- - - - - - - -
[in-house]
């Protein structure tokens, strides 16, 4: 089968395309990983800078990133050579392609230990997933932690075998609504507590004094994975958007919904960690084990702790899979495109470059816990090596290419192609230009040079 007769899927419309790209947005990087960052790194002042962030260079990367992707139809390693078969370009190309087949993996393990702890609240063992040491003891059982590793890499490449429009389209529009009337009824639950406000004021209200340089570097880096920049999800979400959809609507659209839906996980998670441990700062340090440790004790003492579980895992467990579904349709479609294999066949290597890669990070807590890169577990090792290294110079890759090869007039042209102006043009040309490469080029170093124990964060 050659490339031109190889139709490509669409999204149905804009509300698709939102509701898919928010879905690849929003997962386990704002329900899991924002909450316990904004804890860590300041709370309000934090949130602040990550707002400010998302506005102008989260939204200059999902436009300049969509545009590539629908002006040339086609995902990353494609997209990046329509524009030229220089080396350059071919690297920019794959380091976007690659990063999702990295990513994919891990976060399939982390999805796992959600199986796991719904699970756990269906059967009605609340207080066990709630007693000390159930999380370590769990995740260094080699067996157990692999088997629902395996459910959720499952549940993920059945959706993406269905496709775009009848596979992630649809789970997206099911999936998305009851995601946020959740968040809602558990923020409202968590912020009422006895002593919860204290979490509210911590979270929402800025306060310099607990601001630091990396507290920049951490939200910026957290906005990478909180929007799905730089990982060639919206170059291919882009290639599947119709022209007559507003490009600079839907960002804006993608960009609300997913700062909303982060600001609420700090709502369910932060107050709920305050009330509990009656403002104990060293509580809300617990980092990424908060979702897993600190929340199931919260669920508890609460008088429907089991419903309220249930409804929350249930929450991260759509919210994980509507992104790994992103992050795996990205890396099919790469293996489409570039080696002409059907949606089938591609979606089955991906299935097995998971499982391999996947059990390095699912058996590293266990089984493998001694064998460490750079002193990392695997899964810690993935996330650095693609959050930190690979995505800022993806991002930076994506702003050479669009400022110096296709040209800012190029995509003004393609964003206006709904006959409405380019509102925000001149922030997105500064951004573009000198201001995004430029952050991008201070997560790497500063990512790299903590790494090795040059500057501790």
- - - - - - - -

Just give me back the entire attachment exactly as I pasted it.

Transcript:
[in-house]
């Protein structure tokens, strides 16, 4: 089968395309990983800078990133050579392609230990997933932690075998609504507590004094994975958007919904960690084990702790899979495109470059816990090596290419192609230009040079 007769899927419309790209947005990087960052790194002042962030260079990367992707139809390693078969370009190309087949993996393990702890609240063992040491003891059982590793890499490449429009389209529009009337009824639950406000004021209200340089570097880096920049999800979400959809609507659209839906996980998670441990700062340090440790004790003492579980895992467990579904349709479609294999066949290597890669990070807590890169577990090792290294110079890759090869007039042209102006043009040309490469080029170093124990964060 050659490339031109190889139709490509669409999204149905804009509300698709939102509701898919928010879905690849929003997962386990704002329900899991924002909450316990904004804890860590300041709370309000934090949130602040990550707002400010998302506005102008989260939204200059999902436009300049969509545009590539629908002006040339086609995902990353494609997209990046329509524009030229220089080396350059071919690297920019794959380091976007690659990063999702990295990513994919891990976060399939982390999805796992959600199986796991719904699970756990269906059967009605609340207080066990709630007693000390159930999380370590769990995740260094080699067996157990692999088997629902395996459910959720499952549940993920059945959706993406269905496709775009009848596979992630649809789970997206099911999936998305009851995601946020959740968040809602558990923020409202968590912020009422006895002593919860204290979490509210911590979270929402800025306060310099607990601001630091990396507290920049951490939200910026957290906005990478909180929007799905730089990982060639919206170059291919882009290639599947119709022209007559507003490009600079839907960002804006993608960009609300997913700062909303982060600001609420700090709502369910932060107050709920305050009330509990009656403002104990060293509580809300617990980092990424908060979702897993600190929340199931919260669920508890609460008088429907089991419903309220249930409804929350249930929450991260759509919210994980509507992104790994992103992050795996990205890396099919790469293996489409570039080696002409059907949606089938591609979606089955991906299935097995998971499982391999996947059990390095699912058996590293266990089984493998001694064998460490750079002193990392695997899964810690993935996330650095693609959050930190690979995505800022993806991002930076994506702003050479669009400022110096296709040209800012190029995509003004393609964003206006709904006959409405380019509102925000001149922030997105500064951004573009000198201001995004430029952050991008201070997560790497500063990512790299903590790494090795040059500057501790």